Even the dog is reluctant to go out. As I zipped my jacket and pulled my hat down nearly covering my eyes, a nasty little voice in my head said, “To think I used to ski in this weather. And not hesitate about it.”
Perhaps I’m more sensitive now. Or more sensible. Or just more realistic.
Each time we go out, Angus does what he has to do and runs back toward the door. I’m more than a little grateful to feel the warmth of the heat and I wonder how anyone living on the Streets of Anchorage survives even one winter night.
Alaska uses the phrase “chronic inebriates” to define a large segment of the homeless population. This colloquialism dismisses the human being. Instead of examining the complexity of the individual situation, it is easier to view drunkenness as a character flaw and deem the person unworthy of compassion.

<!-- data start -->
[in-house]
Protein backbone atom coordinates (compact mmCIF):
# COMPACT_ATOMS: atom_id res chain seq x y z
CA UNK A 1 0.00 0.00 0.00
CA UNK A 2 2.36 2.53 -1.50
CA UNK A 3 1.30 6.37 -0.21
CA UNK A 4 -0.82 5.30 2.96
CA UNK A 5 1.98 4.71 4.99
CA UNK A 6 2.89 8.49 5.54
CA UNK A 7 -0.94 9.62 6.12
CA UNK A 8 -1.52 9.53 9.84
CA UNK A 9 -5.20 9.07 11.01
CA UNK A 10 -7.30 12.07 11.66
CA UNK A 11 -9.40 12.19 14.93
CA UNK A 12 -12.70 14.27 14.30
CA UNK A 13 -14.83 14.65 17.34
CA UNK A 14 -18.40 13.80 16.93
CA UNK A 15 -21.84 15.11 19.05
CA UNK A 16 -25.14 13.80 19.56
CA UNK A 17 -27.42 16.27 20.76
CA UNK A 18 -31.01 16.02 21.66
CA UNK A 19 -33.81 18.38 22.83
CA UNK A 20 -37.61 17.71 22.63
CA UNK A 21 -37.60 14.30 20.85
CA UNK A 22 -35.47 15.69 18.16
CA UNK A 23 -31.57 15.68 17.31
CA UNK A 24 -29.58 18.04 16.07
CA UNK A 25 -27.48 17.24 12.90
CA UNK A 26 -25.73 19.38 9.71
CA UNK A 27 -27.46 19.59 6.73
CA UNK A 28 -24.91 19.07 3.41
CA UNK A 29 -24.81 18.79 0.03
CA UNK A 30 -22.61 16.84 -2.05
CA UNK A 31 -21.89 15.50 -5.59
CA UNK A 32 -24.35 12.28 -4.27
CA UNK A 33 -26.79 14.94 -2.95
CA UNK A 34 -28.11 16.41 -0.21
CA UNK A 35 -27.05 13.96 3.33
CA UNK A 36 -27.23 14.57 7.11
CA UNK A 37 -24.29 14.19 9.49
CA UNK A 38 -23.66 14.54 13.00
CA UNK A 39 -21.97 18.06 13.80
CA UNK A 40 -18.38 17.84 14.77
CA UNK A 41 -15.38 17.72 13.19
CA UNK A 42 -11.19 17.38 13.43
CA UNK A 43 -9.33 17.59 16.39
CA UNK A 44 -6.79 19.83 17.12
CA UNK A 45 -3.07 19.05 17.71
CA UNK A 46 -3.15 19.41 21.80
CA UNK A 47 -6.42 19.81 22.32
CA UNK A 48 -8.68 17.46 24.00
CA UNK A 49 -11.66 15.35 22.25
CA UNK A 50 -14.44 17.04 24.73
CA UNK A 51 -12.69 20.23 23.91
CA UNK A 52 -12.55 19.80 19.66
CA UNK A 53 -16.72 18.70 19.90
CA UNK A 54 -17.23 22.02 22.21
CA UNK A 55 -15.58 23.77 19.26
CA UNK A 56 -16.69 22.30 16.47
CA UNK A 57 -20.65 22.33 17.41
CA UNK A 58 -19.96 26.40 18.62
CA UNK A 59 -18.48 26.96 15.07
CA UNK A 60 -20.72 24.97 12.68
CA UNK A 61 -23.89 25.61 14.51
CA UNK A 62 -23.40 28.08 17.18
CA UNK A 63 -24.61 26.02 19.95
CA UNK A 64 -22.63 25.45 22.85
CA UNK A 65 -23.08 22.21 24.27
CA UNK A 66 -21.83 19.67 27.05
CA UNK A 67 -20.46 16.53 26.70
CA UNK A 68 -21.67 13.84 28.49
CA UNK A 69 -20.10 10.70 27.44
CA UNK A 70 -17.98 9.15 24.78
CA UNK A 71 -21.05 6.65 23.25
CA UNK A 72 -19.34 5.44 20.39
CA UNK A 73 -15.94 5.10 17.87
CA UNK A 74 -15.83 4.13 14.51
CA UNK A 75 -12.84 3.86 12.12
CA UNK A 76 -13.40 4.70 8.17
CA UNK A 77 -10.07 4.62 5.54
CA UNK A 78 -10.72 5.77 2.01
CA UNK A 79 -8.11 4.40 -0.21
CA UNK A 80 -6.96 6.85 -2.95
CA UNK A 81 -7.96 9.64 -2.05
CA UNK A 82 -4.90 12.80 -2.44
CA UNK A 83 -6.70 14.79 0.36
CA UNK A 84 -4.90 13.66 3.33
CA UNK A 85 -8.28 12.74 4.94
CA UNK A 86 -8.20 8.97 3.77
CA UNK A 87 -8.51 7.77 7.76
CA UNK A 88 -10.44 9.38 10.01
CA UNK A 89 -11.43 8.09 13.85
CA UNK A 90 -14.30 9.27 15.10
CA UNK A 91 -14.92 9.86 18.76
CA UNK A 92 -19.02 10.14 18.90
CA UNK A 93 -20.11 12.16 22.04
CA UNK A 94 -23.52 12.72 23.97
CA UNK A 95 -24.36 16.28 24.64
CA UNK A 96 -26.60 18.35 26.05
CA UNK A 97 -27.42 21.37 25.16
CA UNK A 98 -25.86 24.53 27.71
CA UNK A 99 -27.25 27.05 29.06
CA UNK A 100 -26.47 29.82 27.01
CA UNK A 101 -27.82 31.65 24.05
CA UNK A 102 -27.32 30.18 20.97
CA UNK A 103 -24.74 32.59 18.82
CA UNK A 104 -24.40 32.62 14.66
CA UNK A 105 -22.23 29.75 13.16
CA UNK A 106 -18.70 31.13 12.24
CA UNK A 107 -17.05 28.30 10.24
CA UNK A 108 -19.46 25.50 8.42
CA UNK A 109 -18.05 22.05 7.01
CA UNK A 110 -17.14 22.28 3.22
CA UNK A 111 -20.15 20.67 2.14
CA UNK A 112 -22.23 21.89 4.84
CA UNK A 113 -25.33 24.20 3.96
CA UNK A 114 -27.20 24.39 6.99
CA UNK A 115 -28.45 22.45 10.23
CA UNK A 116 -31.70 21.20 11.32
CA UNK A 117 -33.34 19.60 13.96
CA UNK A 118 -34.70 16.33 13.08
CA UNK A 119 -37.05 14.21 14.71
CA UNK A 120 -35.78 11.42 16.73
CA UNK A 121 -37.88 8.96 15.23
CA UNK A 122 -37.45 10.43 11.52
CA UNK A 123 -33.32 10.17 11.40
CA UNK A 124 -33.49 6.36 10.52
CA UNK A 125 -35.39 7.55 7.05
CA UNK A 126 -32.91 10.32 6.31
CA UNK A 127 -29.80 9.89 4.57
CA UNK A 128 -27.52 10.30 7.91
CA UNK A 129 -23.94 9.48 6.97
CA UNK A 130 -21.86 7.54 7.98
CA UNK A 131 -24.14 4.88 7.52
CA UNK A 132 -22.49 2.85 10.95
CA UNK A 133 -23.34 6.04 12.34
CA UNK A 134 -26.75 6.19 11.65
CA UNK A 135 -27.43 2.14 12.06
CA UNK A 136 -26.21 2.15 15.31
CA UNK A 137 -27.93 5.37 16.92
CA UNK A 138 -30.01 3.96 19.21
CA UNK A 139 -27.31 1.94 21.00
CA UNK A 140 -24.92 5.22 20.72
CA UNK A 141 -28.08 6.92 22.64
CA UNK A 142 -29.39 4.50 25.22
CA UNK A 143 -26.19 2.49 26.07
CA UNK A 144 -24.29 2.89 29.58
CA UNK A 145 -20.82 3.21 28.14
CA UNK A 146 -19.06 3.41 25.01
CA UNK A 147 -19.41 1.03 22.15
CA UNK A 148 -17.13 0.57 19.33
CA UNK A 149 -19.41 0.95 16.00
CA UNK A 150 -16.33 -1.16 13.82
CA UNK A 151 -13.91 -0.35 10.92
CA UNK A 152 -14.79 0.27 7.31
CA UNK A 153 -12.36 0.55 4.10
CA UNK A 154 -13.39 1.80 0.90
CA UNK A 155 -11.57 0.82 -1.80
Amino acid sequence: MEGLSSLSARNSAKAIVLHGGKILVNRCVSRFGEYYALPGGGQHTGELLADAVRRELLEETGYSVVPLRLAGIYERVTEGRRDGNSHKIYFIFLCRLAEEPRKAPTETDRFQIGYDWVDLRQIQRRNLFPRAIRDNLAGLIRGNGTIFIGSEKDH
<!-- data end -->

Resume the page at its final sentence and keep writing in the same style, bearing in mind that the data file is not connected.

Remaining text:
That person struggling to survive as I dash back inside my warm house deserves a better life. I can’t provide for everyone. But every time I hear a homeless person described as a walking inebriate, lazy or worthless, I will speak out.
Homelessness is a symptom of a chronically ill society. We continue to struggle toward a cure and many services are available to help those in need. Perhaps one day there will be enough, highly individualized, services and homelessness will be a thing of the past.
Many compassionate people are working toward that goal. To learn about area services, check out Alaska 211. Sharing information about available resources is often the best way to help someone begin building a better life.